Yeah. Well, I totally love it. And actually, so here's something we, we also chatted about right before we jumped on is cro is something you guys did a long time ago. You talked a little bit about it and you know it for us and the clients that that we work with, I mean what we do, customer intelligence institute is really, we're focused on the customer journey, but really more so at this point, the buyer journey and it's not very sexy. Nobody wants to take the time to actually talk to buyers. But what they're really interested in, which we also do some work with is, is cro. It's really buzzy. It, it feels like a silver, silver bullet and we can always get results with it, but they're not always longterm investment results. So I'm really curious to know why did that kind of lose it sparkle for you? Why is that not fun anymore?

Just because of W W we're still very involved in the community. We know a lot of the players, you'll see some of them using some of our structures to expand customer experience works. So we haven't walked away from it. Right. But we're very disillusioned with where it went. When we started out, what we basically were talking about was instead of conversion rate, our first metaphor that we tried was digital sales people, right? What you're saying was, hey, this is not marketing in a traditional sense. Marketing in the traditional sense is you know, and I'm not talking about advertising, but I'm talking about message. It's very static, right? You, you've created distribution, you, you create things and then it's kind of passive, right? Even a brochure and it's passive. But what we said was, hey guys, this is interaction interactions take place in milliseconds, right? What we're doing is in tracking, we have to know the questions that we can program the answer, right?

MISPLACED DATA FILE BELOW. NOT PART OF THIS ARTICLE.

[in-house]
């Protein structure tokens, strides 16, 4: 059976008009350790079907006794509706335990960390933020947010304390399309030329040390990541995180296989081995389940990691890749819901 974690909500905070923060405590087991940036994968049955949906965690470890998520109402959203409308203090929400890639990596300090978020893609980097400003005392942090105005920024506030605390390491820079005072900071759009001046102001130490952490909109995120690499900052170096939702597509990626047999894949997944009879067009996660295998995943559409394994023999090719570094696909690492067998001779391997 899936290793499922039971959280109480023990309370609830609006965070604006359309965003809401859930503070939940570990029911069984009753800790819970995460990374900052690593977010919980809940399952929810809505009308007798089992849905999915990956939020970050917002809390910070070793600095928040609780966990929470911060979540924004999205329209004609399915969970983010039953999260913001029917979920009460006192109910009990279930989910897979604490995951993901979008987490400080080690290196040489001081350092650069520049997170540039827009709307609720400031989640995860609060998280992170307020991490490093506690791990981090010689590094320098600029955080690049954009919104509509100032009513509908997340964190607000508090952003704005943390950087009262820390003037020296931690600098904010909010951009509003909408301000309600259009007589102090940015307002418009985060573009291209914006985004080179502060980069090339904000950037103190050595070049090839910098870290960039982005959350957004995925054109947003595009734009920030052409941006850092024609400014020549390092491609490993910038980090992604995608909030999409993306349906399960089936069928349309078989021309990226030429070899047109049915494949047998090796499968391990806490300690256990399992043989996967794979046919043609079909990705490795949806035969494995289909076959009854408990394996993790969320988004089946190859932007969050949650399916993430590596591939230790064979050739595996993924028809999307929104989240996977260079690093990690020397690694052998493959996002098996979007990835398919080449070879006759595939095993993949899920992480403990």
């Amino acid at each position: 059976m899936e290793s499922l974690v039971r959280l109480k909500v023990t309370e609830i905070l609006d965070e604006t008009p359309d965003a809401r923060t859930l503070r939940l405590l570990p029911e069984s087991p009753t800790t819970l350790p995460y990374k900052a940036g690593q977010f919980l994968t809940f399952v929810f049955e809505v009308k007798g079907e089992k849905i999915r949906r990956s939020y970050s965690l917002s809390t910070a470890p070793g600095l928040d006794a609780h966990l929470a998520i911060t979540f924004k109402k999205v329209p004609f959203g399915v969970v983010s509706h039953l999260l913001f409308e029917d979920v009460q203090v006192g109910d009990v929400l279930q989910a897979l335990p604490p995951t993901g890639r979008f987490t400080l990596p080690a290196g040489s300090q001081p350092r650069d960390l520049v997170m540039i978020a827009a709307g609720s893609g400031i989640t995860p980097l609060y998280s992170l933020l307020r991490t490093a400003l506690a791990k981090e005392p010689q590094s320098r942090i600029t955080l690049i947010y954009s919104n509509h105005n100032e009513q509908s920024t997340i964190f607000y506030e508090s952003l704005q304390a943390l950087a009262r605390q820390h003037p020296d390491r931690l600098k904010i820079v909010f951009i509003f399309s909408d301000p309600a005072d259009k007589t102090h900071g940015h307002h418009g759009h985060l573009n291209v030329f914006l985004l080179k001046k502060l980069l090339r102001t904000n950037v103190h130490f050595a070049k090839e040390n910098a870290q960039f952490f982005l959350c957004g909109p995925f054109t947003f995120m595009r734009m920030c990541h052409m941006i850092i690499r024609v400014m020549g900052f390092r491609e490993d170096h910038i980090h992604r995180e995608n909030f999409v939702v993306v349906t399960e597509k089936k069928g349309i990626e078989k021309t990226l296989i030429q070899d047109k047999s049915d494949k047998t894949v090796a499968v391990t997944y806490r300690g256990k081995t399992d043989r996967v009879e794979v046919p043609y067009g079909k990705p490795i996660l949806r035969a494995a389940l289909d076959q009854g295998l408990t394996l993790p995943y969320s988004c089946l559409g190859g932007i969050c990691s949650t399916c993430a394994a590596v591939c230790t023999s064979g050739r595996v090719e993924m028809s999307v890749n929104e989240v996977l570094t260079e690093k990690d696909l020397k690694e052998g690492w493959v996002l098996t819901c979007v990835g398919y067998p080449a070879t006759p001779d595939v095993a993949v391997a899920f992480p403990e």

We're having dialogue. Well, that's still not a current thought, right? But it's not alien anymore. When we were saying people looking at us like we're from Mars, okay. But we, we focused on cro and said, hey, there should one day be somebody who's responsible for, and remember this was long ago, we're just talking about online then, right? Online sales in the same way that you know that there a VP of sales, right? And the, they're responsible everything, and they have a seat at the table with product and they're, they're much more influential even than marketing. And we're kind of disappointed that never happened. Right? Cro usually operates at the director, manager level. VPS are not deeply involved in it. And, and it was seen more as a tactic, right? As a way you can do things. And we're partially responsible for this.

We, we love to give this example. So we're working with overstock. Okay. This is really early on. This must be 2000 to 2001. They were doing about $500 million in sales and Patrick had already worked with us a few times and he reaches out to me. I'm an AOL messenger, right? That's the aim. And so Patrick reaches out and he says you have a minute. And I said, it's 3:00 AM. And he says, but you have a minute. You're obviously money. And so we jumped on the phone and he said to us, the most interesting thing at this point, by the way, they had statisticians, PhDs, like they have people working on this stuff, but there was a part of the site that sold all sorts of video stuff. Okay. And he says, you know, we have a 92% abandonment rate on this category page and we have no idea why, and nobody can tell me. And so we fixed it by changing an image and no, I can't actually tell you how to do without taking you through a presentation of what we did. But here's the thing, it increased sales by 5% top line. Right? Right. And it was pretty permanent. I mean, so much so the back then he gave us a testimonial saying that we are number one and blah, blah, blah. You know, he quoted that 5% increase in sales. Right? It was, that meant and it was kind of excited.

And so those are the stories that we published to talk about CRO. Right? And the thing is that, that's a silver bullet, right? Like, who doesn't want, right? Like we used to joke that all the customers really want is a little black box that we could attach to their server, right? And that it would just produce revenue, just income. Right? We just, I mean that's what they really, really want it. And so,


The, the, the good news is they have like an extra $25 million. The bad news is that by telling stories like that, we are the ones who help create that expectation. Right? And so people are looking for these big wins, right? Big Win for problem, you know. And in fact, in working with with clients, one of their, one of the biggest issues is working to stage expectations.